Marotti Campi Orgiolo Lacrima di Morro d’Alba Superiore 2009
The Marche region of Italy lies on the Adriatic coast, hemmed in by its more famous wine producing neighbors – Abruzzo, Umbria, and Tuscany. Until slightly more than a decade ago, the most readily available product was Verdicchio, a white wine popularized by Fazi-Battaglia’s fish shaped bottles. Today, stellar and adaptable varietals such as Montepulciano and Sangiovese are the key players in the Rosso Conero and Rosso Piceno DOCs, wines that have established themselves on restaurant lists and in the marketplace.
Compared to other regions, however, Marche’s lack of an identifiable wine identity relegates a unique native red such as Lacrima di Morro to obscurity. The name derives from the Italian lacrima, or tear, a reference to the juice that berries emit as they ripen; and the Arabic murr for hillside. So it is the “crying” grape grown on the hillside of the town of Alba, which signifies that it is faces east where dawn (alba) rises. Though vinified in the region since medieval times, during the mid-1990s a few intrepid producers championed the grape and saved it from extinction. They have tried various methods to enhance its potential, such as carbonic maceration, late harvesting, less juice-skin contact, even drying before fermentation to reduce the sugar/water ratio.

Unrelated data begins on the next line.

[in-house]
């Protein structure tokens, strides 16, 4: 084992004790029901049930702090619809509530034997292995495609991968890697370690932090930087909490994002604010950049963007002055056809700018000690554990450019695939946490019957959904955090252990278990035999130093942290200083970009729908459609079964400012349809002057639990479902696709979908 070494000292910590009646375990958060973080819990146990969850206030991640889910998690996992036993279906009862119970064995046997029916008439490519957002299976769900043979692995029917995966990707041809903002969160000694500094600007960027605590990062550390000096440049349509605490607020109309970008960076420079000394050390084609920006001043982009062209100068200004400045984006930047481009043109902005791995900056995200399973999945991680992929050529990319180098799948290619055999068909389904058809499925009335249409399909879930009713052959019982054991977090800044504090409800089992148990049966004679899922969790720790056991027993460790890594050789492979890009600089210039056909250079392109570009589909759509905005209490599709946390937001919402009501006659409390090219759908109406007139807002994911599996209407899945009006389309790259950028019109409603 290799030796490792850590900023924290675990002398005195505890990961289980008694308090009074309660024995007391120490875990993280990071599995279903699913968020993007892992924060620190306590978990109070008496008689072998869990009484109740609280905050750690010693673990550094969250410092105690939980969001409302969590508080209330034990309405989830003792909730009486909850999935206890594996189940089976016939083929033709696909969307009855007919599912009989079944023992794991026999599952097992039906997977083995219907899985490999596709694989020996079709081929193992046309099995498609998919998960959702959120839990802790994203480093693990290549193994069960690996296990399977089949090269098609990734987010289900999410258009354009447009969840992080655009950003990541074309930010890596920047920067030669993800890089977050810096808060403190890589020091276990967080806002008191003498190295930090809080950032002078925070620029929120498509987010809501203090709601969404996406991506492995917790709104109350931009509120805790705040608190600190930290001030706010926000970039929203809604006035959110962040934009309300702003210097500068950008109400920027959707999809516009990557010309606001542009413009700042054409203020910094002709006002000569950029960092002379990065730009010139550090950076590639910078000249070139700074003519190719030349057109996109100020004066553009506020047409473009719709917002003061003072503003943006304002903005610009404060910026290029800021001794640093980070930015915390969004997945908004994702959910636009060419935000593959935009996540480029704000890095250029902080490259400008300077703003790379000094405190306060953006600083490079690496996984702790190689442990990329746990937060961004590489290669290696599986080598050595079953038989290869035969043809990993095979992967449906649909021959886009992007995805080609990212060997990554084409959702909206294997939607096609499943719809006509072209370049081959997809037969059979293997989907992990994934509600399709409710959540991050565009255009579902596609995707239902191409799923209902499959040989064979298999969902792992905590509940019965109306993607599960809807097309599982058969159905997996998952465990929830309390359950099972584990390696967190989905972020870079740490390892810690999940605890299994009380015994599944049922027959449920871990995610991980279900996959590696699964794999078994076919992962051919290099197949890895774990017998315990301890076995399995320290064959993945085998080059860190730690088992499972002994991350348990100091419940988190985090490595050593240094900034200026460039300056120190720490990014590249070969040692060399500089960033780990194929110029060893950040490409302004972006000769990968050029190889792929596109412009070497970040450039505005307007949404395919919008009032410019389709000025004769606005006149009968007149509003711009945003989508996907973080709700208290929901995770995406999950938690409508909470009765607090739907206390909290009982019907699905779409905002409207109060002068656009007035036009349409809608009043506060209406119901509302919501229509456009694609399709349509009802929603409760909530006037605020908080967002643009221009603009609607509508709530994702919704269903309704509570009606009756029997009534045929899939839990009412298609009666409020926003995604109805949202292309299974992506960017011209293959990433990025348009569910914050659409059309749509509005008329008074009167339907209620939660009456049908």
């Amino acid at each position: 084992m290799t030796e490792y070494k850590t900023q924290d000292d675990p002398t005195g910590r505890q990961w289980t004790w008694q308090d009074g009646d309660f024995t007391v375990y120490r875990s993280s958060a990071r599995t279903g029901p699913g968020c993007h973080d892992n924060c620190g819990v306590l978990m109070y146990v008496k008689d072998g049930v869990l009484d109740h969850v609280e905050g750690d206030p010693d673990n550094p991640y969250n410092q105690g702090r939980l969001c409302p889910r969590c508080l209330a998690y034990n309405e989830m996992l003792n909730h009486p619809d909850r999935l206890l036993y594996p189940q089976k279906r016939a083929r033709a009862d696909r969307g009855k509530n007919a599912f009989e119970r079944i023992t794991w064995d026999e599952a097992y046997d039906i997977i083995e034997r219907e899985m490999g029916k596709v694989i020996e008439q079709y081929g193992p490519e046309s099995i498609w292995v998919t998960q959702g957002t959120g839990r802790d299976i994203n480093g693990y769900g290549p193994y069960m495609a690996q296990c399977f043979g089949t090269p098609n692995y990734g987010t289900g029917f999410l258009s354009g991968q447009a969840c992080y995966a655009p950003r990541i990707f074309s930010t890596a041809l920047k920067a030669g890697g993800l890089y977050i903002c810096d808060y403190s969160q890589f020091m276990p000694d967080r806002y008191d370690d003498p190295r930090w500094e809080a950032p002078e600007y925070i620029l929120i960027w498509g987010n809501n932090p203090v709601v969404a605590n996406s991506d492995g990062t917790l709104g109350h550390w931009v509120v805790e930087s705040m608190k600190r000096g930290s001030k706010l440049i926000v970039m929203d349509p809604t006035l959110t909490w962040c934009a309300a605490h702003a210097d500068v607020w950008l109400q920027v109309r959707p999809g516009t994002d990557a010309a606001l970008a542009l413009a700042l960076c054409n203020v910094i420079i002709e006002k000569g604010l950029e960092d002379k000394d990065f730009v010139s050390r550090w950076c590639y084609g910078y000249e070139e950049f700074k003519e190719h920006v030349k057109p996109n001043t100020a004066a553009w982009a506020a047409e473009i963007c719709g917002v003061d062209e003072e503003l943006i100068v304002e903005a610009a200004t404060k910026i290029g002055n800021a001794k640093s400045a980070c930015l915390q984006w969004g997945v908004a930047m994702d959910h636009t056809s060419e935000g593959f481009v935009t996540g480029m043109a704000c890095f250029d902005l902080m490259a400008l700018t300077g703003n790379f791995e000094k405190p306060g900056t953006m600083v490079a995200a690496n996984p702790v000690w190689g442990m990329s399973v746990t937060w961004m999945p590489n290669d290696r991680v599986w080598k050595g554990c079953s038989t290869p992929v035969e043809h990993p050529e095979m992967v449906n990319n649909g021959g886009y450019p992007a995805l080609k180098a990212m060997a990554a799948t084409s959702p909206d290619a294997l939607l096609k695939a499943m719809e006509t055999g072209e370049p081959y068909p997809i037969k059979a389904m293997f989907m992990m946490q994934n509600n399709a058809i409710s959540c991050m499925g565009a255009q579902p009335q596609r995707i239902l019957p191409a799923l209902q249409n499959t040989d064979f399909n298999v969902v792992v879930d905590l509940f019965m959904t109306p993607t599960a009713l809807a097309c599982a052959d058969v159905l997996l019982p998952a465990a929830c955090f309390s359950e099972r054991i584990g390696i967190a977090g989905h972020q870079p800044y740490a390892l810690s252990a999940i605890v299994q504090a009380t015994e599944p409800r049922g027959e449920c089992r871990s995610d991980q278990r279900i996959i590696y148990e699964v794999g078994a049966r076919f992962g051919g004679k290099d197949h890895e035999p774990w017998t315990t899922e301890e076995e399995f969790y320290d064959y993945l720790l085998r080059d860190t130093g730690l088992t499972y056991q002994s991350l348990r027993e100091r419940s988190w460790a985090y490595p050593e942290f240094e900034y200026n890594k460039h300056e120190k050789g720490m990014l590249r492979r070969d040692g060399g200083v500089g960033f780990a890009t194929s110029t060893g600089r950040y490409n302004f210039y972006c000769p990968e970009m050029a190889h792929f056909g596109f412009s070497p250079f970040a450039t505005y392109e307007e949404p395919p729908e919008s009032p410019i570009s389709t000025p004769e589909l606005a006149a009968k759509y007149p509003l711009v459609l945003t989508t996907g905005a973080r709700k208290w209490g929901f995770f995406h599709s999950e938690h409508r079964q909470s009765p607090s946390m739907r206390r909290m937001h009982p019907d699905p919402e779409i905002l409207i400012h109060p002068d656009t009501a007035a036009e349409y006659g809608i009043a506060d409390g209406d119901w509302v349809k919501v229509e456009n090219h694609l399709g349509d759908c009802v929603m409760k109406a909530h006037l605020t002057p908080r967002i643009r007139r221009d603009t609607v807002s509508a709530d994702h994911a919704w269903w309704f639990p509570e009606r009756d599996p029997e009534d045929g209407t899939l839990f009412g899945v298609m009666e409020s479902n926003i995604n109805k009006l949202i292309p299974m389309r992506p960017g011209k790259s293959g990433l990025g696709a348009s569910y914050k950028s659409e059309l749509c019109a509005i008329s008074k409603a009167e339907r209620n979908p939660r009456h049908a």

My first experience with Lacrima was about seven years ago, a bottle of 2002 Mario Lucchetti. The overall effect was so beguiling that I later understood why a winemaker stated that one should only drink it “in the presence of a beautiful woman.” There was no other wine to which I could compare it, though some, with whom I disagree, cite its Beaujolais-like qualities.
The first Marotti Campi I encountered was in Rome a couple of years later, a disappointing 2001 that had none of the vigor and singularty I’d come to expect from having sampled a few others versions in the interim. In hindsight, it may have passed its prime. But it didn’t make me turn my back on Lacrima or its producers, of whom there are a mere handful.
Fast forward to the one I recently found in the PLCB system, the “Orgiolo” at about $21. This exhibited the true characteristics of the varietal. Sharp, well-defined aromas of cumin, exotic herbs, dried roses and violets, even some dark tea leaves – a spicy, intoxicating potpourri. Distinct earthiness served as a backdrop to dark berry flavors laced with spice and a persistent macchia, sort of an Italian cousin to herbes de Provence. Tangy acidity was balanced by mildly dry tannins, all leading to a vibrant, fairly long finish.
Though it can stand on its own, like most Italian wines it is better suited for pairing with traditional food. Think roast pork with figs, porchetta with fennel and garlic, grilled white fish, and the many regional variations of pecorino cheese. 90-92